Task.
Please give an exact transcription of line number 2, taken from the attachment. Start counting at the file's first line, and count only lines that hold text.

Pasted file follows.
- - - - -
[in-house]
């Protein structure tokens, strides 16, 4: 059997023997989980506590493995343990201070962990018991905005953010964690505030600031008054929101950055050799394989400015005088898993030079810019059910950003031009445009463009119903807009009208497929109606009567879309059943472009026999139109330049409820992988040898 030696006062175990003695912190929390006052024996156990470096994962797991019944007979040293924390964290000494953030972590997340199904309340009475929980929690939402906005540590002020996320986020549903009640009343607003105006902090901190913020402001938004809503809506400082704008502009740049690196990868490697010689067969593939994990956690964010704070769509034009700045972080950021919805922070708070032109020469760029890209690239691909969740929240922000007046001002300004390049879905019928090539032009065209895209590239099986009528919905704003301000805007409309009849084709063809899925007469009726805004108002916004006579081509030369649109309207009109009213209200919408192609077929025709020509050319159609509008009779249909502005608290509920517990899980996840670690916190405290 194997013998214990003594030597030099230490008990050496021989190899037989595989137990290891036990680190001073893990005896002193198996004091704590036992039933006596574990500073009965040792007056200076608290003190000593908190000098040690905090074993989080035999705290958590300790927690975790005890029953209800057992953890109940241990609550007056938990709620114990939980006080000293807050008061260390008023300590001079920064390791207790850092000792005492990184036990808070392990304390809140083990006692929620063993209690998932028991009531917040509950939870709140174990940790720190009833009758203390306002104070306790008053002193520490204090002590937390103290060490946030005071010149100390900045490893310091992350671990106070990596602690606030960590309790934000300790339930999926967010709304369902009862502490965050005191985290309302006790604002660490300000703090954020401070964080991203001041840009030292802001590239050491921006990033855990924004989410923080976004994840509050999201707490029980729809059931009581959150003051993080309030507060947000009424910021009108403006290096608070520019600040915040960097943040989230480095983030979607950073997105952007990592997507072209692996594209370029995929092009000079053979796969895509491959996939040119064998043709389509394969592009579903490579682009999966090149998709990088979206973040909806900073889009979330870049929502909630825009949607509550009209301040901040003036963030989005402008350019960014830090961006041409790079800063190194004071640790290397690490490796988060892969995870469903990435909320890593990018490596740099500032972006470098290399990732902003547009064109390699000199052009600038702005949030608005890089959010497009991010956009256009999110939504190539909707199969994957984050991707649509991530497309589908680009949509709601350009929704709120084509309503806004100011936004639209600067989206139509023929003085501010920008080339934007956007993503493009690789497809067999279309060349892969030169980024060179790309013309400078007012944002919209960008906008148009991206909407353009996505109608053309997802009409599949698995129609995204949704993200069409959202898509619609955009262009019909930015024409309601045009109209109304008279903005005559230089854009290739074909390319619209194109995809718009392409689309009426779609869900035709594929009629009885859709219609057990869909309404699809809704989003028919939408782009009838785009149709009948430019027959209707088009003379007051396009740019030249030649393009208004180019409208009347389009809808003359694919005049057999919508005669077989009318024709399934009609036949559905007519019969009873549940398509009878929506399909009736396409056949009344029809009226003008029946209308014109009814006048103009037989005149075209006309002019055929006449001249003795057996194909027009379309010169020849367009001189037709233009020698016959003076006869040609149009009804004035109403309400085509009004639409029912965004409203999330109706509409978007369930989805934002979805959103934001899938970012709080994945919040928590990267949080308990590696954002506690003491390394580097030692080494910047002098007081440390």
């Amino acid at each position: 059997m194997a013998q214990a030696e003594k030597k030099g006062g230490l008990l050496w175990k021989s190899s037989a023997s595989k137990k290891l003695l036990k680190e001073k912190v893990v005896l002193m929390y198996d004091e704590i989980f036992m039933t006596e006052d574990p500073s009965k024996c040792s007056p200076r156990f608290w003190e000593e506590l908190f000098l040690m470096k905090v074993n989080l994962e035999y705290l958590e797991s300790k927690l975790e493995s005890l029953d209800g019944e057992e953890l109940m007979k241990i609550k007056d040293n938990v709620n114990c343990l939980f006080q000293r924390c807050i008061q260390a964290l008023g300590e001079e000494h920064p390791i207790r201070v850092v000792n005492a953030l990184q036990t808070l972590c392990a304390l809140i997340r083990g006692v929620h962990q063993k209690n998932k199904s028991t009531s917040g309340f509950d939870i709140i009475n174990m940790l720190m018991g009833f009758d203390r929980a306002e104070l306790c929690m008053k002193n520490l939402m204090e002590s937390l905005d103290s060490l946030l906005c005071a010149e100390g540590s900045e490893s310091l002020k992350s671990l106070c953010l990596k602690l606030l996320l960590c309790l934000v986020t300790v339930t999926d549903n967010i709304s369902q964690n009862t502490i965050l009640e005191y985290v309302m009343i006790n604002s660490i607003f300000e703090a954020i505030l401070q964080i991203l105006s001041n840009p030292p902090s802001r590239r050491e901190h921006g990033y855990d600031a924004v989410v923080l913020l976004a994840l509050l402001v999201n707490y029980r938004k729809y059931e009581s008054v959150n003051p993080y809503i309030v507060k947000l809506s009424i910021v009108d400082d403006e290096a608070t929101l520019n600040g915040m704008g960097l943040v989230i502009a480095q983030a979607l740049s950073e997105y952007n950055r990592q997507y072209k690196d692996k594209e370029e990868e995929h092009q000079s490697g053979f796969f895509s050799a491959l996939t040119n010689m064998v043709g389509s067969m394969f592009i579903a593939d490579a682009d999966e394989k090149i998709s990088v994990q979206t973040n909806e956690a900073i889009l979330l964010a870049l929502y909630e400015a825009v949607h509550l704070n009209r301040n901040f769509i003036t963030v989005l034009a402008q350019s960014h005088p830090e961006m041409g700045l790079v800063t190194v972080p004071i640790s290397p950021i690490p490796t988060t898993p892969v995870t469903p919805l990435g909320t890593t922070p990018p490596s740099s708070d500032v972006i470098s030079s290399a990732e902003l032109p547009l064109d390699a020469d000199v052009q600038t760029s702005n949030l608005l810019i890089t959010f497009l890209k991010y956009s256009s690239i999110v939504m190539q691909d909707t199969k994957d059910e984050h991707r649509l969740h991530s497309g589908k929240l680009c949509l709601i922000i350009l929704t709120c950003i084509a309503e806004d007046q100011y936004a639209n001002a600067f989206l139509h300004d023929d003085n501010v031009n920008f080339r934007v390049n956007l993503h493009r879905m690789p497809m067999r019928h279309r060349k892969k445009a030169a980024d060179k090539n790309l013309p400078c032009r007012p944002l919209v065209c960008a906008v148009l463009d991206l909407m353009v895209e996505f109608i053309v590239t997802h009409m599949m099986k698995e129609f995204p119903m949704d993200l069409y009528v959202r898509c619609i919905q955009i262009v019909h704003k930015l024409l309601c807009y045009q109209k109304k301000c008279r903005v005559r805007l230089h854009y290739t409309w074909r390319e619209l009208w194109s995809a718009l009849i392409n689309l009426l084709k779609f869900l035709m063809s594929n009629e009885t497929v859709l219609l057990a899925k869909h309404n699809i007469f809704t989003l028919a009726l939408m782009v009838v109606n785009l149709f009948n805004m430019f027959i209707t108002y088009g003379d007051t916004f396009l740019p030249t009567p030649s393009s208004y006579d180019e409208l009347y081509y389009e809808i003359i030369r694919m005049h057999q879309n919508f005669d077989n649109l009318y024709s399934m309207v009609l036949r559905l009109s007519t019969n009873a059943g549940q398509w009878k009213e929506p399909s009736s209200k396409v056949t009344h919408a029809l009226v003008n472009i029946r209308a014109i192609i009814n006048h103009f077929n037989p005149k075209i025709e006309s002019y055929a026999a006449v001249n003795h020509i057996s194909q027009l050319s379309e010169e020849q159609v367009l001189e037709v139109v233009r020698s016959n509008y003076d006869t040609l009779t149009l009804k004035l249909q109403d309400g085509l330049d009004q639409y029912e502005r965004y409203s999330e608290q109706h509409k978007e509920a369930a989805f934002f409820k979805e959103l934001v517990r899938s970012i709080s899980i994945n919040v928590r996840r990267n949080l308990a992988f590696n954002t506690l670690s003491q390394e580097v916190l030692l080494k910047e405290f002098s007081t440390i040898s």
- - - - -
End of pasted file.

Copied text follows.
């Protein structure tokens, strides 16, 4: 059997023997989980506590493995343990201070962990018991905005953010964690505030600031008054929101950055050799394989400015005088898993030079810019059910950003031009445009463009119903807009009208497929109606009567879309059943472009026999139109330049409820992988040898 030696006062175990003695912190929390006052024996156990470096994962797991019944007979040293924390964290000494953030972590997340199904309340009475929980929690939402906005540590002020996320986020549903009640009343607003105006902090901190913020402001938004809503809506400082704008502009740049690196990868490697010689067969593939994990956690964010704070769509034009700045972080950021919805922070708070032109020469760029890209690239691909969740929240922000007046001002300004390049879905019928090539032009065209895209590239099986009528919905704003301000805007409309009849084709063809899925007469009726805004108002916004006579081509030369649109309207009109009213209200919408192609077929025709020509050319159609509008009779249909502005608290509920517990899980996840670690916190405290 194997013998214990003594030597030099230490008990050496021989190899037989595989137990290891036990680190001073893990005896002193198996004091704590036992039933006596574990500073009965040792007056200076608290003190000593908190000098040690905090074993989080035999705290958590300790927690975790005890029953209800057992953890109940241990609550007056938990709620114990939980006080000293807050008061260390008023300590001079920064390791207790850092000792005492990184036990808070392990304390809140083990006692929620063993209690998932028991009531917040509950939870709140174990940790720190009833009758203390306002104070306790008053002193520490204090002590937390103290060490946030005071010149100390900045490893310091992350671990106070990596602690606030960590309790934000300790339930999926967010709304369902009862502490965050005191985290309302006790604002660490300000703090954020401070964080991203001041840009030292802001590239050491921006990033855990924004989410923080976004994840509050999201707490029980729809059931009581959150003051993080309030507060947000009424910021009108403006290096608070520019600040915040960097943040989230480095983030979607950073997105952007990592997507072209692996594209370029995929092009000079053979796969895509491959996939040119064998043709389509394969592009579903490579682009999966090149998709990088979206973040909806900073889009979330870049929502909630825009949607509550009209301040901040003036963030989005402008350019960014830090961006041409790079800063190194004071640790290397690490490796988060892969995870469903990435909320890593990018490596740099500032972006470098290399990732902003547009064109390699000199052009600038702005949030608005890089959010497009991010956009256009999110939504190539909707199969994957984050991707649509991530497309589908680009949509709601350009929704709120084509309503806004100011936004639209600067989206139509023929003085501010920008080339934007956007993503493009690789497809067999279309060349892969030169980024060179790309013309400078007012944002919209960008906008148009991206909407353009996505109608053309997802009409599949698995129609995204949704993200069409959202898509619609955009262009019909930015024409309601045009109209109304008279903005005559230089854009290739074909390319619209194109995809718009392409689309009426779609869900035709594929009629009885859709219609057990869909309404699809809704989003028919939408782009009838785009149709009948430019027959209707088009003379007051396009740019030249030649393009208004180019409208009347389009809808003359694919005049057999919508005669077989009318024709399934009609036949559905007519019969009873549940398509009878929506399909009736396409056949009344029809009226003008029946209308014109009814006048103009037989005149075209006309002019055929006449001249003795057996194909027009379309010169020849367009001189037709233009020698016959003076006869040609149009009804004035109403309400085509009004639409029912965004409203999330109706509409978007369930989805934002979805959103934001899938970012709080994945919040928590990267949080308990590696954002506690003491390394580097030692080494910047002098007081440390």